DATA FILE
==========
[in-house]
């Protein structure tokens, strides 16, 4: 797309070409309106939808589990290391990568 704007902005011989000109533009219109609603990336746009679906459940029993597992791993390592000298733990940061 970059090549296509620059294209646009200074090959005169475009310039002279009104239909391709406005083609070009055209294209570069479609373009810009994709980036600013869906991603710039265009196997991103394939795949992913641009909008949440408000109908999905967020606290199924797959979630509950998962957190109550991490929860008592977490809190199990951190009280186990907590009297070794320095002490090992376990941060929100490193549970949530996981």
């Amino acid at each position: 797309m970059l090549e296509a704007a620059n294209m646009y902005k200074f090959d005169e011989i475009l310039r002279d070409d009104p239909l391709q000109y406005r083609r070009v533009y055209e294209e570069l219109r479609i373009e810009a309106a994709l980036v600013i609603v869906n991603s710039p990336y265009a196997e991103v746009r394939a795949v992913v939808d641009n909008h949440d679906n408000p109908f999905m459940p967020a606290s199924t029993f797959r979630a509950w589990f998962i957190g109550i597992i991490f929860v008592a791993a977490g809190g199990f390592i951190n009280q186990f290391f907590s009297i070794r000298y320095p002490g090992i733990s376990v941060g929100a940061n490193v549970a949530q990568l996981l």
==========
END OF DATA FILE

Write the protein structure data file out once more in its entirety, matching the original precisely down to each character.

[in-house]
């Protein structure tokens, strides 16, 4: 797309070409309106939808589990290391990568 704007902005011989000109533009219109609603990336746009679906459940029993597992791993390592000298733990940061 970059090549296509620059294209646009200074090959005169475009310039002279009104239909391709406005083609070009055209294209570069479609373009810009994709980036600013869906991603710039265009196997991103394939795949992913641009909008949440408000109908999905967020606290199924797959979630509950998962957190109550991490929860008592977490809190199990951190009280186990907590009297070794320095002490090992376990941060929100490193549970949530996981």
């Amino acid at each position: 797309m970059l090549e296509a704007a620059n294209m646009y902005k200074f090959d005169e011989i475009l310039r002279d070409d009104p239909l391709q000109y406005r083609r070009v533009y055209e294209e570069l219109r479609i373009e810009a309106a994709l980036v600013i609603v869906n991603s710039p990336y265009a196997e991103v746009r394939a795949v992913v939808d641009n909008h949440d679906n408000p109908f999905m459940p967020a606290s199924t029993f797959r979630a509950w589990f998962i957190g109550i597992i991490f929860v008592a791993a977490g809190g199990f390592i951190n009280q186990f290391f907590s009297i070794r000298y320095p002490g090992i733990s376990v941060g929100a940061n490193v549970a949530q990568l996981l």